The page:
Yea, I meant to write more about AWP because it really was awesome and I am still reaping the excitement I experienced there by encouraging my students to submit proposals and have already met with a couple to plan on some sessions. I hope to get to AWP in Boston next year and every year after. But got overwhelmed with work.
April, besides being National Poetry Month, is also a very very busy one in my family. We have several birthdays, including mine and my daughter’s, a week apart with my wedding anniversary in between. Tax day is also very stressful because my significant other prepares ours and others’. Plus it is the end of the spring semester when all papers are due, final exams etc. Crazy times, we try to get through without too much fallout.
But that being said, I have managed to get in some writing and am happy to report that I finished a new story and will be sending it out soon; it’s called “Love and Punishment at the Clerk of the County Courts Office,” set in suburban Orlando. I’ll let you know how it is received. I actually debuted it at a reading for the UCF McNair Scholars on the day I finished it–nothing like a deadline to get me going.
So, in honor of National Poetry Month I had a reading at the Orange County Public Library, downtown branch where I was happy to perform after the wonderfully talented Wanda Raimundi-Ortiz. I know I have sung her praises before but if you haven’t already done so, check her out on YouTube and/or Facebook; I know you’ll become a fan.
Happy April all! Read a poem or two; heck buy a book of poetry!
Just returned from Chicago and the Associated Writing Programs Conference and it was soooooooo impressive. I hadn’t been to one in many years and I am going to make it a habit of returning every year. I was on a panel coordinated by poet/memoirist Mia Leonin, faculty at my alma mater, University of Miami. She asked me to participate on “Beyond Bilingualism: Teaching Creative Writing to Monolingual and Multilingual Students,” along with her students Mariam Zafar and Nicole Hospital-Medina. I asked María Elvira Vera Tatá to speak about her Honors in the Major Creative Writing thesis, a wonderful (and already award-winning) novella written with a great deal of untranslated Spanish. It was a great session and we had really interesting questions and productive conversation in the Q & A. Well done! And many thanks to Mia for thinking of me for this panel.
How amazing were these artists? VERY.
Below is the information for a reading/performance to be held on Friday downtown. Performance artist and colleague Wanda Raimundi-Ortiz (aka Chuleta–pictured below–and Wepa Woman) of the Art Department is the coordinator and I will be participating too.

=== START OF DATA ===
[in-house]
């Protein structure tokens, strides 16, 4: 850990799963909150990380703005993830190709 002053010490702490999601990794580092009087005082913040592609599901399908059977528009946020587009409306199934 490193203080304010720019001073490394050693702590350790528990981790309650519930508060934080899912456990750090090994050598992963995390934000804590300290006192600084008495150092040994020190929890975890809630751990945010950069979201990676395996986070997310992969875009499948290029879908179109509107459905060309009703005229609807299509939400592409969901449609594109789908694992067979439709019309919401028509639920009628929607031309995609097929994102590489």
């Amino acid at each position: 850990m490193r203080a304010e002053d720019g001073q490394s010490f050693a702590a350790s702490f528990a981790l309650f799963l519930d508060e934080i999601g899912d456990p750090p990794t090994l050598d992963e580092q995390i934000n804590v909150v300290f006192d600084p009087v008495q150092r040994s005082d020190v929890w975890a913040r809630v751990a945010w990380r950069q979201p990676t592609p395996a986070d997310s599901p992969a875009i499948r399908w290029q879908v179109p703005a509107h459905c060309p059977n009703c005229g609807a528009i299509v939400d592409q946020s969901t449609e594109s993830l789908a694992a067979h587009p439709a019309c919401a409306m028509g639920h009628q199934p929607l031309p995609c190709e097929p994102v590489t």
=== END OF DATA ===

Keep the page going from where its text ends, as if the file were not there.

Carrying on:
I will read from Everyday Chica and Marielitos, Balseros and Other Exiles; if you are the Central Florida region Friday night, please stop by. I’d also appreciate any help friends can offer to promote/publicize this event. It would be lovely to see some friendly faces there.
Calling all friends, fans, readers and even the mildly curious:
Friday night, I’ll be on the Cubanarama Blog Talk Radio-we’ll be chatting about my recent trip to Cuba in August 2011 as well my writing and spoken word/performance poetry.
Call in number to speak with me and the host, Marta Sosa at (347) 843-4717.
Feliz Año Nuevo! Hope this new year brings you and yours an abundance of blessings. I will strive to post more often and keep folks updated. For the last few months, I’ve been focussed on my teaching at the University of Central Florida. In November, in celebration for the Day of Dead, students in Latin American Popular Culture and Art class created an ofrenda–a beautiful display of assorted items significant to people in their lives.
Later on in November, I attended the NCTE (National Council of Teachers of English) Convention in Chicago to present on a couple of panels, one was with current and former students. Our topic was on Teaching Latino/a Literature Twenty-Five Years After Fronteras/Borderlands and to discuss the possible impact of the Norton Anthology of Latino Literature.
- Discussing the impact of Latino/a Literature
It was a busy semester, but to be honest, I can’t recall a semester that wasn’t. Nonetheless, I thoroughly enjoyed my classes, the students and look forward to the spring semester. I will be teaching a large section of Women in Literature–100 students! This promises to be an adventure and I hope to make it enjoyable and productive for all. I leave you now to finish preparing for my classes. Below is a photo of another one of my former students, Bronwen West, who invited me to visit with her English and Creative Writing Classes at Wekiva High School in December. We had a grand time and I am grateful to have had the opportunity to share my writing with young writers.
- After a day of visiting with Bronwen’s students
Just wanted to let you know that the publisher of my chapbook, Everyday Chica and the spoken word CD Everyday Chica, Music and More, has finally updated its website. It has a few kinks in it but at least my book is on the homepage–yea! And, no, that cover image is not me; it’s my daughter though we do look alike.
I will be adding audio links to this blog as soon as W.W. Norton completes its website for the Norton Anthology of Latino Literature–there may be as many as three pieces by me on the site! The launch date keeps getting postponed.